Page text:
80% of women with HIV thought they were not at risk

On today’s National Day of Women Living with HIV, women are being urged to get tested for the virus because an alarming proportion of cases are diagnosed late. 

Among heterosexual Australians with HIV, 45% of women and 66% of over-50s women are diagnosed late.

Dr Andrew Thompson from telehealth service InstantScripts said that anyone who is sexually active can be at risk of HIV. 

“HIV can be transmitted through unprotected sex, or when sharing or using contaminated drug injecting equipment,” said Dr Thompson. 

“It can also be transmitted from mother to baby during pregnancy and breastfeeding.”

Dr Thompson said that a lack of awareness around HIV and who is at risk is leading to late diagnoses. 

“Women are not prioritising testing as there is a perception that HIV is not prevalent among heterosexual couples or women,” he said. 

“In fact, 80% of women with HIV did not see themselves as being at risk prior to diagnosis.”

Recently in the UK, HIV diagnoses among heterosexual people have outnumbered new diagnoses in the queer community for the first time in a decade. 

In Europe, women account for a third of new HIV diagnoses, and 54% are being diagnosed late.

“While it can be easy for women to dismiss themselves as a group at risk of HIV, some health providers can also be guilty of doing the same,” said Dr Thompson.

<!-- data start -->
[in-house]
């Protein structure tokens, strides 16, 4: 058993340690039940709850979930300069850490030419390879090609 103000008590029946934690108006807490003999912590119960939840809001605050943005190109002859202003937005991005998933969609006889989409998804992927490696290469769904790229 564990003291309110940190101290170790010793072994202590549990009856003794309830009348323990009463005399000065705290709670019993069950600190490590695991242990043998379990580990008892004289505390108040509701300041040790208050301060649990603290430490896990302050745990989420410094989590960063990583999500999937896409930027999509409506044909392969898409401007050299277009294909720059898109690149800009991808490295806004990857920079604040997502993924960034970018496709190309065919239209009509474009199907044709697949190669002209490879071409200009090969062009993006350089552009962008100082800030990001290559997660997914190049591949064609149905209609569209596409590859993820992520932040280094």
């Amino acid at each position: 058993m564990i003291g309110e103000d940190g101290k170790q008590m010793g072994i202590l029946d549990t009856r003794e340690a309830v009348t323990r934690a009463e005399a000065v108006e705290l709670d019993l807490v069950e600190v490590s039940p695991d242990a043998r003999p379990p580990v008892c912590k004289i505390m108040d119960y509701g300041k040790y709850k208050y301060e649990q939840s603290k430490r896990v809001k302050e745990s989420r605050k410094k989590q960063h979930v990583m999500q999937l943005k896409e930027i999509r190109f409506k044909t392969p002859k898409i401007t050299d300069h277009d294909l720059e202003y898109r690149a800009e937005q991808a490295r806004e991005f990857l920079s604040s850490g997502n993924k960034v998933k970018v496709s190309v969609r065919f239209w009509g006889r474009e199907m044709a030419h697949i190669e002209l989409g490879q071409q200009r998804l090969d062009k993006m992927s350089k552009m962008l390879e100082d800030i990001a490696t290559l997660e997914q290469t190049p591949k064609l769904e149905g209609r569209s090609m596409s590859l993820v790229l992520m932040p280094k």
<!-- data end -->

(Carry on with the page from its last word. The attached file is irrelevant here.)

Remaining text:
Trans women are also at higher risk of HIV, with 4.5% in Australia living with the virus.

Current antiretroviral medications mean that people with HIV can “continue living a full life and keep their immune systems as healthy as possible”, said Dr Thompson.

Australians have funded access to HIV treatments that lead to an undetectable viral load for the vast majority of people – preventing illness and preventing transmission.

Treatment is most effective when it can be started early after early detection.

In Australia, women are recommended to be tested for HIV at least every 12 months, and those who have multiple partners can consider testing as often as every three months.

General practitioners, state sexual health services, and LGBTIQA+ community health services can provide help with HIV testing, prevention, and treatment.

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